Ploy said her father had a cabinet where he kept things that were meaningful to him -- old photos, lectures, the nametag for his presentation on a world stage, the contract for his first English-language book, letters from his students, memos, notes and other bits and pieces that were once parts of his life.

As she browsed through the mementos, Ploy came across one sentence her father wrote, apparently as he was entertaining some ideas: "What is the good life?"

"The sentence struck me strongly. I felt this would be the title for my new book," Ploy said.

It took the writer one year to complete the book. It was a year full of tears, and there were several times when Ploy thought of quitting.

Looking back, however, she can say that writing the book has been a healing process, but not one without pain.

"Every time I looked into my father's cabinet and found some new notes, I cried. It felt like I was crying all the time. I cried so much, I have come to distinguish how many types of tears there were."

Going through her father's paraphernalia was a journey of discovery. Each item seemed to convey to her what went through his mind at that time.

Ploy revealed that she experienced a frightening writer's block at first. Her early writings were rejected by the editor, who reasoned that the work lacked spirit. The failure weakened the grieving writer's state of mind even further.

By giving time to the project and reading a lot of books, Ploy gradually picked up the pieces and regained her confidence.

Ploy opened her book with a chapter entitled "Good Morning". Here, she discussed a transformative process -- how it can be painful, ambiguous and uncertain. She took the reader through a "mourn and mend" workshop where participants embroidered a clothing item of the diseased loved one and discussed the deliverance of a Japanese Sumi-e ink painting.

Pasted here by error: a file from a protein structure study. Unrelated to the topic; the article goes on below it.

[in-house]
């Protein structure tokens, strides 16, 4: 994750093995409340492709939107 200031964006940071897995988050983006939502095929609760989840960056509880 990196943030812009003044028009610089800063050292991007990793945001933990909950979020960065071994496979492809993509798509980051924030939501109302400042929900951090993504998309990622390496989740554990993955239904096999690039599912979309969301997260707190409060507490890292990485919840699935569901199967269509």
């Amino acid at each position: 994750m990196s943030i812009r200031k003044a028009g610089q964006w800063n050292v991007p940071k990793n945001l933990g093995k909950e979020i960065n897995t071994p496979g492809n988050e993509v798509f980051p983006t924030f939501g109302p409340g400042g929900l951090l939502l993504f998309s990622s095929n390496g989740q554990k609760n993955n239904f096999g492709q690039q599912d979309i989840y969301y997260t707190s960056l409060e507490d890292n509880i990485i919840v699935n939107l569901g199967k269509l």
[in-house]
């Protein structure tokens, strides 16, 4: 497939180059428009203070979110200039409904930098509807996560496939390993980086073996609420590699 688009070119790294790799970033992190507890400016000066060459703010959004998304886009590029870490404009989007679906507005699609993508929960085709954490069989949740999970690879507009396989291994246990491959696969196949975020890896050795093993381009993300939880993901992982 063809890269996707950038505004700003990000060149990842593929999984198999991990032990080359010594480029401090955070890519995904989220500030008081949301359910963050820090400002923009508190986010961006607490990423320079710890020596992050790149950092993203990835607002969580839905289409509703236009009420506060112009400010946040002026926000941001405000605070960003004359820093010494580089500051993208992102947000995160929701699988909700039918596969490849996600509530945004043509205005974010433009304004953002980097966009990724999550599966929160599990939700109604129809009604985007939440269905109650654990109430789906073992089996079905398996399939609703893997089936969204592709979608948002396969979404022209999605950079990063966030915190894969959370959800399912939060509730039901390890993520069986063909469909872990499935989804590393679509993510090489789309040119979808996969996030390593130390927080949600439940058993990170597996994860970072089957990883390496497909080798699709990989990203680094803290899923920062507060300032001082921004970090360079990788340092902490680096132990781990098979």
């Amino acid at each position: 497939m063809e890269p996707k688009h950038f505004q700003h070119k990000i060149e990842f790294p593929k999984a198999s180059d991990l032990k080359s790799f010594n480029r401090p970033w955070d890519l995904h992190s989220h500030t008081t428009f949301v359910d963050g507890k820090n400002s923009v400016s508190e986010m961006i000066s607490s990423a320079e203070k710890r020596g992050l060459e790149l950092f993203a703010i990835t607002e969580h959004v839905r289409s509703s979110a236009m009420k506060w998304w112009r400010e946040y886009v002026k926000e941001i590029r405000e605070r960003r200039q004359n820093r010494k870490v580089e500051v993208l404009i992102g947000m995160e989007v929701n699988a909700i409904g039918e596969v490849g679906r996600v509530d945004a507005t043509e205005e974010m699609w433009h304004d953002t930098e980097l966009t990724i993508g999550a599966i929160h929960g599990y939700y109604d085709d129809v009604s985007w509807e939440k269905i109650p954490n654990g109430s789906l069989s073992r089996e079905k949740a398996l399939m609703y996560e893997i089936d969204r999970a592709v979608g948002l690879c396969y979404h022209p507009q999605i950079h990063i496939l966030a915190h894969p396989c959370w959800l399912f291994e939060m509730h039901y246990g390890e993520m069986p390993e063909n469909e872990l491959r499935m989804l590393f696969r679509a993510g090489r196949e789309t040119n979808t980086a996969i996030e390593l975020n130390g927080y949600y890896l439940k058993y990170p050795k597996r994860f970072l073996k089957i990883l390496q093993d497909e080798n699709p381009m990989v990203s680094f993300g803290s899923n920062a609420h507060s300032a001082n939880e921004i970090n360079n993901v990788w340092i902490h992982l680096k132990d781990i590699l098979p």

Transformation, a need to keep one's mind "well exercised", the importance of "identity" and the benefit of valuing the "process" more than the outcome are common threads that run through the book's eclectic topics.

Most of all, Ploy emphasised the need for people to know their "true self" and "true pleasure". It would be even better if one can find a sanctuary for one's soul, like a garden near Antwerp for renowned Belgian designer Dries Van Noten or the art of photography for Thai motortaxi driver Pichai Kaewvichit, who recently held his first exhibition.

"There is no [single] answer to what is the good life. Those who have read the book know that it provides none. It is not a how-to title. It's not like you can follow Step One to Step Nine and once you have completed Step 10, then you attain a good life," Ploy said.